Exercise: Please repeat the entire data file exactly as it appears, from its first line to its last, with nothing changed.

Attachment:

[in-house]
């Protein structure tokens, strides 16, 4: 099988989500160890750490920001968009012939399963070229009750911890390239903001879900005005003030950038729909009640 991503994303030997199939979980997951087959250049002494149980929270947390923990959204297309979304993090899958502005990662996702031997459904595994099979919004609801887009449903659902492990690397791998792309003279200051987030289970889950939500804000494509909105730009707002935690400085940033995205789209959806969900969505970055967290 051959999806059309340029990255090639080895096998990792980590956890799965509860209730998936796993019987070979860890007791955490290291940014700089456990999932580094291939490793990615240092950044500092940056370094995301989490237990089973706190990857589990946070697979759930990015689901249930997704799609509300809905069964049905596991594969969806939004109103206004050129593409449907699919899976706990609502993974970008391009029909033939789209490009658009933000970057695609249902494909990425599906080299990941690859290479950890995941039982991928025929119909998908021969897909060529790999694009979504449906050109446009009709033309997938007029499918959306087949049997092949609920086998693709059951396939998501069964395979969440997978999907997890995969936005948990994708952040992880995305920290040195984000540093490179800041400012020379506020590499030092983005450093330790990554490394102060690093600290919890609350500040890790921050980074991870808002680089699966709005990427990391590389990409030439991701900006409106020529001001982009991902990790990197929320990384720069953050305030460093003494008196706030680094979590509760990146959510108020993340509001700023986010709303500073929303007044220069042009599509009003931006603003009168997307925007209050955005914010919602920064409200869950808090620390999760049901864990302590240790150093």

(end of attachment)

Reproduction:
[in-house]
């Protein structure tokens, strides 16, 4: 099988989500160890750490920001968009012939399963070229009750911890390239903001879900005005003030950038729909009640 991503994303030997199939979980997951087959250049002494149980929270947390923990959204297309979304993090899958502005990662996702031997459904595994099979919004609801887009449903659902492990690397791998792309003279200051987030289970889950939500804000494509909105730009707002935690400085940033995205789209959806969900969505970055967290 051959999806059309340029990255090639080895096998990792980590956890799965509860209730998936796993019987070979860890007791955490290291940014700089456990999932580094291939490793990615240092950044500092940056370094995301989490237990089973706190990857589990946070697979759930990015689901249930997704799609509300809905069964049905596991594969969806939004109103206004050129593409449907699919899976706990609502993974970008391009029909033939789209490009658009933000970057695609249902494909990425599906080299990941690859290479950890995941039982991928025929119909998908021969897909060529790999694009979504449906050109446009009709033309997938007029499918959306087949049997092949609920086998693709059951396939998501069964395979969440997978999907997890995969936005948990994708952040992880995305920290040195984000540093490179800041400012020379506020590499030092983005450093330790990554490394102060690093600290919890609350500040890790921050980074991870808002680089699966709005990427990391590389990409030439991701900006409106020529001001982009991902990790990197929320990384720069953050305030460093003494008196706030680094979590509760990146959510108020993340509001700023986010709303500073929303007044220069042009599509009003931006603003009168997307925007209050955005914010919602920064409200869950808090620390999760049901864990302590240790150093």